The data indicated that a lack of parental involvement had a larger effect size than a child participating in free/reduced lunch programs upon student achievement and discipline.

    The bottom line is irresponsible parents bring about trainwreck children. Sorry if that sounds harsh, but a public entity is no replacement for firm, fair and consistent parenting skills, which involve taking more than a passing interest in a child’s education.

    Obviously, in your instance this is not the case.

    Like

  2. One more comment on Palin 12, I went off on a tangent looking for past occurences of the losing VP coming back. As I said earler, FDR lost the VP race in 1920, won the presidency in 1932.

    Prior to that (and sense) NO candidate that lost the VP race came back to win the presidency.

    I think Gov. Palin’s chances in 12 are pretty slim..

    Like

  3. Voiceofreason:

    Thank you for coming back and clarifying that. As far as your points go about the need for parental involvement, I couldn’t agree with you more (which is why I took offense to your original comment, thinking you were laying the blame at my feet for issues in the schools). So no; I don’t think that is harsh at all. Both of my parents were long-time public school teachers (he in high school; she in special ed/speech and language) and often expressed frustration at the scenario you describe.

    However, my frustration is that while we are doing all we can, (and, to be fair, now my son’s 3rd grade teacher is trying to work with us and provide extra “under the table”), it does seem that the school system is almost handicapping them…..there seems to be a lack of general common sense. Virtually no homework anymore (we make ours up); and in both English/language arts classes (6th and 3rd grade) a large chunk of classroom time is spent with the kids simply reading their library books. They SHOULD be doing the type of literature you mentioned above; not Captain Underpants and Judy Blume (not that I mind them reading those books too; I just don’t consider them on the same par as academic reading). This practice is one we parents have complained about to the principal, and he justifies it by saying it is still beneficial for reading comprehension….kids don’t read at home nowadays…(again, supporting your point)….and so on. The buck is passed from taecher to principal to superintendant to….I forget who was next on the chain. But these “progressive changes” are handed down from above – I’ve even heard the “No Child Left Behind” Act cited.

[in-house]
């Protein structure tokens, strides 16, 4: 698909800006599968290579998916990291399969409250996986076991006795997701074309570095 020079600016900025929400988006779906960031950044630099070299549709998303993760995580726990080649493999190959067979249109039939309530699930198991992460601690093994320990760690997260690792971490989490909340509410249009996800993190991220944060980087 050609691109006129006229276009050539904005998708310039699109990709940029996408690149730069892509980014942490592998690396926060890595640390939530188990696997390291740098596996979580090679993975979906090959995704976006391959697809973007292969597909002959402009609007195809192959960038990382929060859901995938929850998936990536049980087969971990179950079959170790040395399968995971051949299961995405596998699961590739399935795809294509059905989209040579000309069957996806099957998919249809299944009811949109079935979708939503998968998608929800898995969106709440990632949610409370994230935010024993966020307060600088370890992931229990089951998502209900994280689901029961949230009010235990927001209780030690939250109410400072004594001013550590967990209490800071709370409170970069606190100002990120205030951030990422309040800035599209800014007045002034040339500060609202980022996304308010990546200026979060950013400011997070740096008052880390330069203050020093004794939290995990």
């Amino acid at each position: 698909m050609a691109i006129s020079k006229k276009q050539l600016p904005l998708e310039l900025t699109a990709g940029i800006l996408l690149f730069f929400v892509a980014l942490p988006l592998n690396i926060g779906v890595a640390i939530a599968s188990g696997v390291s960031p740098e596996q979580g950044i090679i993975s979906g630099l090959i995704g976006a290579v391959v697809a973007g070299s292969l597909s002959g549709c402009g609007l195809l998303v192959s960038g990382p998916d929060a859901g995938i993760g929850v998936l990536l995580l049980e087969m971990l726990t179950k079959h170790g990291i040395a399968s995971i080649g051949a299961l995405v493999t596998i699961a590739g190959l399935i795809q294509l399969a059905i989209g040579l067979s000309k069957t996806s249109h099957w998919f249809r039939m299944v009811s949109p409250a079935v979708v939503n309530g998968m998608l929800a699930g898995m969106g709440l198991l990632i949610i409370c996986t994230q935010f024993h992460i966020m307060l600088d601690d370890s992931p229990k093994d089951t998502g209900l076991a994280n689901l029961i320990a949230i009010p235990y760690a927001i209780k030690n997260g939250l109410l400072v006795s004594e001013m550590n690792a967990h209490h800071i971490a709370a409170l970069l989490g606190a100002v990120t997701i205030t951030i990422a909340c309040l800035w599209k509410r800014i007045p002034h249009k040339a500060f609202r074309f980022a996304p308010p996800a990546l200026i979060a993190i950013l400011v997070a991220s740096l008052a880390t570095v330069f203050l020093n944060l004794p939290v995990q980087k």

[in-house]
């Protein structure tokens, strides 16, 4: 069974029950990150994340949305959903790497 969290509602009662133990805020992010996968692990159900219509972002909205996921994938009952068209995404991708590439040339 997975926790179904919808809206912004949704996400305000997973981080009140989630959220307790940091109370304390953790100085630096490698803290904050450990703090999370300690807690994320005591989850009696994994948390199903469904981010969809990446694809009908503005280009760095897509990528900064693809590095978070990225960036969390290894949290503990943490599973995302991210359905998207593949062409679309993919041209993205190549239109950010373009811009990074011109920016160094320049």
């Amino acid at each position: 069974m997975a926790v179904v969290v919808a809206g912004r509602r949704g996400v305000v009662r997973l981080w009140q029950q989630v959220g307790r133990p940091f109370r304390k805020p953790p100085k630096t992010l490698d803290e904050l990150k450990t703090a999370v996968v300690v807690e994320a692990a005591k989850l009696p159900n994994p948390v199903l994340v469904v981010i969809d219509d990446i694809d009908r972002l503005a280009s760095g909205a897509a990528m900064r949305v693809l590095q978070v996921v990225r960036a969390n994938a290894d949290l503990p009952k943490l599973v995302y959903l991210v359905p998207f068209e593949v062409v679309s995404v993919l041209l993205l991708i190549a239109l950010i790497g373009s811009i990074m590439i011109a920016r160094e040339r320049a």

Have you heard of/used the “Everyday Math” curriculum in your school? What’s your professional opinion of it?

    Again thanks for clarifying. (Now I’ve gotten this thread so off-topic I’ll probably just come over to your blog and we can dialogue there). The more I can learn about the educational system’s “inner workings”, the better. Getting on the same team with the teachers, and the principal, is important and will ultimately help our kids.

    Like

  4. Well, according to DJ, my desire to be alive is “selfish.” I think we’ve pretty much just destroyed the argument for socialised medicine.

    Joseph,

    In the past year, I needed several ultrasounds and one MRI. When my doctor who first checked me out referred me to a specialist (at UVA), he found out that the wait was an appalling six weeks. That is a fraction of the wait in the UK, and he just sent me elsewhere.

    When I needed an MRI, I had one scheduled in three days.

    Like

Leave a Reply

Fill in your details below or click an icon to log in:

WordPress.com Logo

You are commenting using your WordPress.com account. Log Out /  Change )

Google photo

You are commenting using your Google account. Log Out /  Change )

Twitter picture

You are commenting using your Twitter account. Log Out /  Change )

Facebook photo

You are commenting using your Facebook account. Log Out /  Change )

Connecting to %s